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Call for Papers
12-13 OCTOBER 2017

Academy of Finland Centre of Excellence in the Philosophy of Social Sciences
University of Helsinki, Helsinki, Finland

What to make of highly unrealistic models? This is one of the big questions in contemporary philosophy of science, especially in philosophy of economics and biology.

Two sets of issues are relevant to answering this question. The first has to do with the ways in which highly unrealistic models should be characterized and the numerous ways in which models can be unrealistic. The key concepts here include those of representation and target, truth and falsity, abstraction and isolation, idealization and simplification, etc. Recent literature on models exhibits conceptual and terminological diversity and disagreement in characterizing unrealistic models. Different authors use different names to refer to highly unrealistic models: ‘toy model’, ‘fictional model’, ‘minimal model’, ‘non-representative model’, ‘model without a target’, ‘substitute model’, etc. Moreover, they sometimes use the same name to refer to different types of models. Neither the precise meanings nor the relations between these notions are clear in the literature.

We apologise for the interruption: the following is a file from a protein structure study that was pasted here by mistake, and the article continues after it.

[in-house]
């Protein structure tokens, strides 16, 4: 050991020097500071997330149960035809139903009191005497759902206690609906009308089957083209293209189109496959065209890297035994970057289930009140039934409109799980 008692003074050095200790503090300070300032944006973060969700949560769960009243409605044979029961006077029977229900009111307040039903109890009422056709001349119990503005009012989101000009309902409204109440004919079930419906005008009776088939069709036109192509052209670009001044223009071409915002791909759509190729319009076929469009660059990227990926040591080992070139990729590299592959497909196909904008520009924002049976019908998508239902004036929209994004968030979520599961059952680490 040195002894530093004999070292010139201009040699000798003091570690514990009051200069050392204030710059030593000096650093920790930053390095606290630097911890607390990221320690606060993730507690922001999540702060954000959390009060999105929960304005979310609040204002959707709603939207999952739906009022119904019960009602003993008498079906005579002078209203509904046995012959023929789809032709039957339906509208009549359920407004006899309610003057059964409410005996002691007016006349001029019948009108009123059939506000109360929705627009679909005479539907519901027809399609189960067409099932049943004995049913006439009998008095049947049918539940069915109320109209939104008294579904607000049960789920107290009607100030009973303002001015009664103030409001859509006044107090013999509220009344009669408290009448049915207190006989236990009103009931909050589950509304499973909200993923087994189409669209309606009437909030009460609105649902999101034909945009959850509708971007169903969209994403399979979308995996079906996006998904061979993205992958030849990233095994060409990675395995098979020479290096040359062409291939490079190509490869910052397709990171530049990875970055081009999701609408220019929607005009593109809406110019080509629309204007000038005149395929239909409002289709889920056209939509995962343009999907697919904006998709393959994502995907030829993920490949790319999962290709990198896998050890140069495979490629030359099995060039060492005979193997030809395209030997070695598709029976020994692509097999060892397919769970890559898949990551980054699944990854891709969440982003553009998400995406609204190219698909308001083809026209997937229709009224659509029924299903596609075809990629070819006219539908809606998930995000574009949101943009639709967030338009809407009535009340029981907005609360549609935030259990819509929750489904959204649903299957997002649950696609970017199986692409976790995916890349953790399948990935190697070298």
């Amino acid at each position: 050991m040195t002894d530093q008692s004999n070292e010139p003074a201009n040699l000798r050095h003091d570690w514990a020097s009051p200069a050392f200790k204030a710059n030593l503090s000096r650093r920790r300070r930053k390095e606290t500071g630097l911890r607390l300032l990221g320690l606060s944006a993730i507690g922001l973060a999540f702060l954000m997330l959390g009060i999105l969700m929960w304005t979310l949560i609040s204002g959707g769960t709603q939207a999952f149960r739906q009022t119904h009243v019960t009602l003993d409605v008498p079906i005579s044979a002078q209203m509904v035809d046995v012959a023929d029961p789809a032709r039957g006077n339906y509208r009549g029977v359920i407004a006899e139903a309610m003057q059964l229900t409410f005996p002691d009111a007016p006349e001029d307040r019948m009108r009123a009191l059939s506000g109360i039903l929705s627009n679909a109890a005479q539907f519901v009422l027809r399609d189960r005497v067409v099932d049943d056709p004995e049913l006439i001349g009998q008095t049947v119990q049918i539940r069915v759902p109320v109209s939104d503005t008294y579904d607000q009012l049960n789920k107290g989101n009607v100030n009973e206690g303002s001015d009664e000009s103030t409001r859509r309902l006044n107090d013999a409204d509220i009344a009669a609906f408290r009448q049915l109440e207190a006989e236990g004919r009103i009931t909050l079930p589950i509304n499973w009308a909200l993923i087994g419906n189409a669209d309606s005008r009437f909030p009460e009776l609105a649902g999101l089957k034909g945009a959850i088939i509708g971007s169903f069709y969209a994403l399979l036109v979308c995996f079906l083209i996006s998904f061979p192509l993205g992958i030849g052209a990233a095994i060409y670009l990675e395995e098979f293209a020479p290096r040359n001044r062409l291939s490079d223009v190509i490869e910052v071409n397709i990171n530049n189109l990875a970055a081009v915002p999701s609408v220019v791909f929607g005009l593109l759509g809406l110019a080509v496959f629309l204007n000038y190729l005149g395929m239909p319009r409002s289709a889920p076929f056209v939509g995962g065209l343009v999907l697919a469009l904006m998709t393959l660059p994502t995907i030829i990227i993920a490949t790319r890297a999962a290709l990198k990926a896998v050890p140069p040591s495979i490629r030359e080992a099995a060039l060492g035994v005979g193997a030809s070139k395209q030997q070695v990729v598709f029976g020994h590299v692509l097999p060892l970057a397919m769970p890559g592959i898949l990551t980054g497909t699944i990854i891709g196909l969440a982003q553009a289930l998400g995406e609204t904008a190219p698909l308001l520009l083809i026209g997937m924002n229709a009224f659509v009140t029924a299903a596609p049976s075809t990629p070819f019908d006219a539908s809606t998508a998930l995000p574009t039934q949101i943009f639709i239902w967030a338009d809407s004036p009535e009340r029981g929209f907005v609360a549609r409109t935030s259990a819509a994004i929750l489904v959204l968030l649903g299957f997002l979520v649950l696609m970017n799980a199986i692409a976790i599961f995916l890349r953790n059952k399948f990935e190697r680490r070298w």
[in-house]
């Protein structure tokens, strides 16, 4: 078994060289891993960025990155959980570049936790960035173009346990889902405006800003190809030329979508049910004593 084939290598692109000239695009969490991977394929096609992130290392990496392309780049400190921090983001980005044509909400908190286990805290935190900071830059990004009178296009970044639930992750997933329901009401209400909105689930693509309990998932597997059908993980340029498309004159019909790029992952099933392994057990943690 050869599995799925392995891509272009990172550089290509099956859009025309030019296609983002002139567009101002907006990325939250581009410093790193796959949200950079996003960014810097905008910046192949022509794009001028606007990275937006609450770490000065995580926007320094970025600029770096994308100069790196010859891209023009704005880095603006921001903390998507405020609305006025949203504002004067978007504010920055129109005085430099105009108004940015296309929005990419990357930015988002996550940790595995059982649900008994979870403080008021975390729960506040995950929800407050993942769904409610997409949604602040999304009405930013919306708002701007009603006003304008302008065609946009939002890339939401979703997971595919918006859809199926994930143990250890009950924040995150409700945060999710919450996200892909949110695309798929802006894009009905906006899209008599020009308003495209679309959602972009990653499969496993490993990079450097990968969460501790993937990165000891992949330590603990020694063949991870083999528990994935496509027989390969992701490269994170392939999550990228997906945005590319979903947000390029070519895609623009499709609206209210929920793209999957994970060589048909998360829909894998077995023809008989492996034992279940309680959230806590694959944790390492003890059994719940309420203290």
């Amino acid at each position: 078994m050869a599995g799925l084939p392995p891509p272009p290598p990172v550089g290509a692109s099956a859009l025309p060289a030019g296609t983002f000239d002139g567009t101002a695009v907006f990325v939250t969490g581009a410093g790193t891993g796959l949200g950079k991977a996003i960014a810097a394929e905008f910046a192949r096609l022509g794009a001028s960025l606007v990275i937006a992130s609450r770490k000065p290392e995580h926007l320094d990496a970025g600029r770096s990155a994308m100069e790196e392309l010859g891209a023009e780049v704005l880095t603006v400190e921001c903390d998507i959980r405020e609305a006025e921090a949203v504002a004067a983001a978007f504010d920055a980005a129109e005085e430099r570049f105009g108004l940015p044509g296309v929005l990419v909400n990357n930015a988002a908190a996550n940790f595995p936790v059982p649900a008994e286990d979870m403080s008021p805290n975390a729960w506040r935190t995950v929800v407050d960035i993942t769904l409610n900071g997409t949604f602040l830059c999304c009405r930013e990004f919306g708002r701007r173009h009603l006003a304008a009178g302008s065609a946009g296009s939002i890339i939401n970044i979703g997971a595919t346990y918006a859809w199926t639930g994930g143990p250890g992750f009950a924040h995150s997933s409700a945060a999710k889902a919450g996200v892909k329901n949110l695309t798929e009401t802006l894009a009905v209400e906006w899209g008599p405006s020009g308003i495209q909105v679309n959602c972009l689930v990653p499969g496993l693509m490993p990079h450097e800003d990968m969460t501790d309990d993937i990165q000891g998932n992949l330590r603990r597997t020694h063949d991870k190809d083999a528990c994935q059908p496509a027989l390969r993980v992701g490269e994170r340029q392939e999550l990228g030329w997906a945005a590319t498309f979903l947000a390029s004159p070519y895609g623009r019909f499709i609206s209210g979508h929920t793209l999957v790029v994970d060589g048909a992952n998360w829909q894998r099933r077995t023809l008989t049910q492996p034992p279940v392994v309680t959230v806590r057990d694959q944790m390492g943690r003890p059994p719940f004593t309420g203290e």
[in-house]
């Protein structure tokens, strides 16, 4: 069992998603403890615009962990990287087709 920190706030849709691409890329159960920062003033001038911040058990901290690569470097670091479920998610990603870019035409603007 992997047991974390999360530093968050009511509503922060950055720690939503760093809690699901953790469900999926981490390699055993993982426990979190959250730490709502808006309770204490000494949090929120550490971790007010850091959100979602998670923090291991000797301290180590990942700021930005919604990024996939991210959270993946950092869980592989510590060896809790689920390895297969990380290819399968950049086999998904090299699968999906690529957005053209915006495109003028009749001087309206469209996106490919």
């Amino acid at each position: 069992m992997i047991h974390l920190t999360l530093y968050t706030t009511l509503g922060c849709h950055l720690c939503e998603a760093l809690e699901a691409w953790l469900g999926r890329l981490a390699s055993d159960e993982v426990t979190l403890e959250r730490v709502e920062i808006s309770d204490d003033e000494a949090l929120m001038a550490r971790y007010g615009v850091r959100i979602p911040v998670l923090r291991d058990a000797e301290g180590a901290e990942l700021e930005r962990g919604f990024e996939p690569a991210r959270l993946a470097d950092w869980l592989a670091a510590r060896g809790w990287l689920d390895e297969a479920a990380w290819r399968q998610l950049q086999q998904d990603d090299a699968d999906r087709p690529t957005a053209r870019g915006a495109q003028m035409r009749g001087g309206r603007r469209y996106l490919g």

The second set of issues has to do with the functions and uses of such unrealistic models. What purposes can they serve, and what purposes are actually pursued when using them? The main body of literature points to representational quality as grounding explanatory capacity despite abstraction, isolation, simplification and idealization. Others dispute this idea. Moreover, highly unrealistic models can serve other possible functions, next to their explanatory uses. Debates concerning the appropriate uses of highly unrealistic models need some tidying up.

TINT will host a workshop in Helsinki on 12-13 October 2017 in order to sort out some of the ambiguities and confusions in the literature and to contribute to a better understanding of the interpretations and uses of highly abstract and idealizing models. We are particularly interested in papers that (i) clarify the meaning of commonly used terms such as toy model, minimal model, fictional model, substitute model, etc, and that (ii) clarify the arguments for and against such models having explanatory import or some other epistemic or non-epistemic function. Papers that focus on and compare highly unrealistic models in economics and biology are particularly welcome.